Confidence is back in style in Davos, but its not equally shared.
After two years of anxiety about the global economic and financial crisis, CEOs and financiers are in a relatively upbeat mood at the annual World Economic Forum in this Swiss Alpine resort. Growth has recovered led by continued robust activity in emerging markets, the banking system has stabilized, corporate balance sheets are flush with cash and trade is up sharply.
"Confidence is coming back, and its coming back very strongly, says Dennis Nally. Chairman of Pricewaterhouse Coopers International. The accountancy firm released the results of a survey of 1,200 CEOs from around the world in which 48 percent of respondents said they were confident about the outlook for the next 12 months, up from only 31 percent a year ago. Even more significant, 51 percent of CEOs said they expected to add jobs in the next 12 months, up from 39 percent a year earlier; the number expecting to cut their work force fell to 16 percent from 25 percent.
Those jobs, just like the growth thats fueling them, will not be spread evenly, though. The global recovery remains very much a multi-speed one, with China and India setting a torrid pace and other emerging markets growing vigorously while the developed economies lag, even if the U.S. and Germany show greater signs of life.
The International Monetary Fund updated its economic forecast this week, predicting growth of 6.5 percent in developing economies and just 2.5 percent in the advanced countries of North America, Western Europe and Japan. Money continues to follow the growth. Private capital flows to emerging market economies rebounded sharply to $908 billion last year from $602 billion in 2008, and those flows are likely to hit to $960 billion this year, according to the Institute of International Finance, a lobbying and research group for the banking industry.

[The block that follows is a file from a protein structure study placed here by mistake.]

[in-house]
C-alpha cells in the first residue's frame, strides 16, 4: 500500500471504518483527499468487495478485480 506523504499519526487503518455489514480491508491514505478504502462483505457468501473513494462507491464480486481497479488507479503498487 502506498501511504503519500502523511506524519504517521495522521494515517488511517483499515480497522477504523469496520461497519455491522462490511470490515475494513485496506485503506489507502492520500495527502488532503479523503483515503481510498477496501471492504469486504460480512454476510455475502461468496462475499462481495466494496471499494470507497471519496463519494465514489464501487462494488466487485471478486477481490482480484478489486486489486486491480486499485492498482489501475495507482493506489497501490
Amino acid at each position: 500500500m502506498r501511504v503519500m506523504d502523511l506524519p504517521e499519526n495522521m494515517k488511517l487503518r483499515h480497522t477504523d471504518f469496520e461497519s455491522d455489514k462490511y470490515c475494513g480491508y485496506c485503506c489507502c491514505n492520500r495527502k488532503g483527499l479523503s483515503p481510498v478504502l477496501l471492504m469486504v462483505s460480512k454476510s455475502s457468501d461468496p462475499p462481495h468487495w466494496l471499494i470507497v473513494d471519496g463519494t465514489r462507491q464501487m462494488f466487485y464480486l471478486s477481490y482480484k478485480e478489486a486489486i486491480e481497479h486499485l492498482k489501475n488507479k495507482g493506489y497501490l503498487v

The message is clear where you make your investment in capital and you dont want to make it in the Western world, Sir Martin Sorrell, chief executive of advertising giant WPP Group, told a forum panel on the economy.
Economist Nouriel Roubini raised his water glass at an opening session and declared it symbolic of the economic outlook: half full and half empty. The full side includes those corporate balance sheets and emerging markets; the empty side is the slow growth and fiscal crises in the West.
There was plenty of speculation about fallout from Europes debt crisis. Although the EUs bailout fund successfully floated its first bond issue on Tuesday, the Bloomberg news agency released a poll of traders and investors that found that 59 percent of respondents said at least one of the 17 euro countries would exit the single currency by 2016 because of debt problems. And President Barack Obamas State of the Union address calling for significant deficit reduction in the medium term won little applause here. Most participants say they want to see actions, not words. There is an unwillingness to deal with the real gorilla in the room, said Sorrell.
It all suggests a skeptical audience when German Chancellor Angela Merkel, French President Nicolas Sarkozy and U.S. Treasury Secretary Timothy Geithner come to the forum later this week.